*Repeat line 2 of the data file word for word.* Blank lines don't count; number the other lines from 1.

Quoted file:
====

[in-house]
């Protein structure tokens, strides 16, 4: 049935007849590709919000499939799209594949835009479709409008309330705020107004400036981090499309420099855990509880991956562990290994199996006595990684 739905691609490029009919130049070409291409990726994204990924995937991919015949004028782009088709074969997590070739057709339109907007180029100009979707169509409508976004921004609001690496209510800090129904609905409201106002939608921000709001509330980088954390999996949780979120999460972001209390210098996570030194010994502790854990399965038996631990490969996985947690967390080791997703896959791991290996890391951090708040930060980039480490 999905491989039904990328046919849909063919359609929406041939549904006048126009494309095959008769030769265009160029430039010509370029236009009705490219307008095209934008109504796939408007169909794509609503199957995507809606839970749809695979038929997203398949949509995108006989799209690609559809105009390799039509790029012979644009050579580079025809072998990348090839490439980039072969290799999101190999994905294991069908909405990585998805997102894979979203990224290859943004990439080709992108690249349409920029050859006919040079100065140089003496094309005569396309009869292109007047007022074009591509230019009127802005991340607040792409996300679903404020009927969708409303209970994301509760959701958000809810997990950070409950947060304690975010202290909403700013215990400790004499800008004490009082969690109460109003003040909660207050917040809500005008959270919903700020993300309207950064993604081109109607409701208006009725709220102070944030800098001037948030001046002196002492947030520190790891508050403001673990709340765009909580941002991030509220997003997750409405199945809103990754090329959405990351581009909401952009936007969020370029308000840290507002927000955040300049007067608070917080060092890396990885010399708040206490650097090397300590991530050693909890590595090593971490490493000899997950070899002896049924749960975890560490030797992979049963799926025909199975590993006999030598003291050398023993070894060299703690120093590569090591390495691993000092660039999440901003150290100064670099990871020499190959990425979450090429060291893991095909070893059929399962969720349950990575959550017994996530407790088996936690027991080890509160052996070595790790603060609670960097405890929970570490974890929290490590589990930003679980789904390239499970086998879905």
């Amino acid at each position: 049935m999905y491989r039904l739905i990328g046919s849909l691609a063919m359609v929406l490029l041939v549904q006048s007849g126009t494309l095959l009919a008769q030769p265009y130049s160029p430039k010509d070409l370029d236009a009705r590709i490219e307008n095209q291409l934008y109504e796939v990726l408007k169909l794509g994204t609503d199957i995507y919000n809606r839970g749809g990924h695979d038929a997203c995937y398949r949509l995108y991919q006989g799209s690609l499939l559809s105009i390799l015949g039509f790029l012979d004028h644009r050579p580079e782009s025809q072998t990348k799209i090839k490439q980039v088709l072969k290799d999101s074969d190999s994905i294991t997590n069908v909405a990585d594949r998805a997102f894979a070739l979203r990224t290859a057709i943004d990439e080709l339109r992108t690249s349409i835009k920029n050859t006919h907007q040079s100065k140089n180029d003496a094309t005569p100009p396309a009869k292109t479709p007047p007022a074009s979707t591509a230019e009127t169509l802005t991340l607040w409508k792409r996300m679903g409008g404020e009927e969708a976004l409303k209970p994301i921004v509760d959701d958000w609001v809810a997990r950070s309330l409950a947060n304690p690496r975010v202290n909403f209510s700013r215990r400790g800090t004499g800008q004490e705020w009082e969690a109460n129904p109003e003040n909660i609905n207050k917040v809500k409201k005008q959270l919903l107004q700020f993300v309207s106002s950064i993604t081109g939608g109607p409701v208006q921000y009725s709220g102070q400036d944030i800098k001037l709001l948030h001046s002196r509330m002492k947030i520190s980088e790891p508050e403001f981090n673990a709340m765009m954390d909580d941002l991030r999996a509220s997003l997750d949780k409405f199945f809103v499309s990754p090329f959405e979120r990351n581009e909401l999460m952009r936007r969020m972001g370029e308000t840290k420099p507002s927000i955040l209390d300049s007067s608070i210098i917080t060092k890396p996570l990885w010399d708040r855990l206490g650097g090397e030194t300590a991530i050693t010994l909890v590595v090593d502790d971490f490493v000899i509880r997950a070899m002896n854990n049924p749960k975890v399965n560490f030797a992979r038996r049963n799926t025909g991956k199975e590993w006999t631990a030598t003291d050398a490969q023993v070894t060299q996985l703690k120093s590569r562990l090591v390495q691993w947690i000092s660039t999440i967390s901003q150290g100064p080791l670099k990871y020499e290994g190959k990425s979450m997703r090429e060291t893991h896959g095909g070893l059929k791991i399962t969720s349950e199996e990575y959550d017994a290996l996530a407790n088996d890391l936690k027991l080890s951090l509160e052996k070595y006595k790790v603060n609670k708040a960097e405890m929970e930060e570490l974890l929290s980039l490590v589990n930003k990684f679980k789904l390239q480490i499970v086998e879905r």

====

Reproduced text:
């Protein structure tokens, strides 16, 4: 049935007849590709919000499939799209594949835009479709409008309330705020107004400036981090499309420099855990509880991956562990290994199996006595990684 739905691609490029009919130049070409291409990726994204990924995937991919015949004028782009088709074969997590070739057709339109907007180029100009979707169509409508976004921004609001690496209510800090129904609905409201106002939608921000709001509330980088954390999996949780979120999460972001209390210098996570030194010994502790854990399965038996631990490969996985947690967390080791997703896959791991290996890391951090708040930060980039480490 999905491989039904990328046919849909063919359609929406041939549904006048126009494309095959008769030769265009160029430039010509370029236009009705490219307008095209934008109504796939408007169909794509609503199957995507809606839970749809695979038929997203398949949509995108006989799209690609559809105009390799039509790029012979644009050579580079025809072998990348090839490439980039072969290799999101190999994905294991069908909405990585998805997102894979979203990224290859943004990439080709992108690249349409920029050859006919040079100065140089003496094309005569396309009869292109007047007022074009591509230019009127802005991340607040792409996300679903404020009927969708409303209970994301509760959701958000809810997990950070409950947060304690975010202290909403700013215990400790004499800008004490009082969690109460109003003040909660207050917040809500005008959270919903700020993300309207950064993604081109109607409701208006009725709220102070944030800098001037948030001046002196002492947030520190790891508050403001673990709340765009909580941002991030509220997003997750409405199945809103990754090329959405990351581009909401952009936007969020370029308000840290507002927000955040300049007067608070917080060092890396990885010399708040206490650097090397300590991530050693909890590595090593971490490493000899997950070899002896049924749960975890560490030797992979049963799926025909199975590993006999030598003291050398023993070894060299703690120093590569090591390495691993000092660039999440901003150290100064670099990871020499190959990425979450090429060291893991095909070893059929399962969720349950990575959550017994996530407790088996936690027991080890509160052996070595790790603060609670960097405890929970570490974890929290490590589990930003679980789904390239499970086998879905």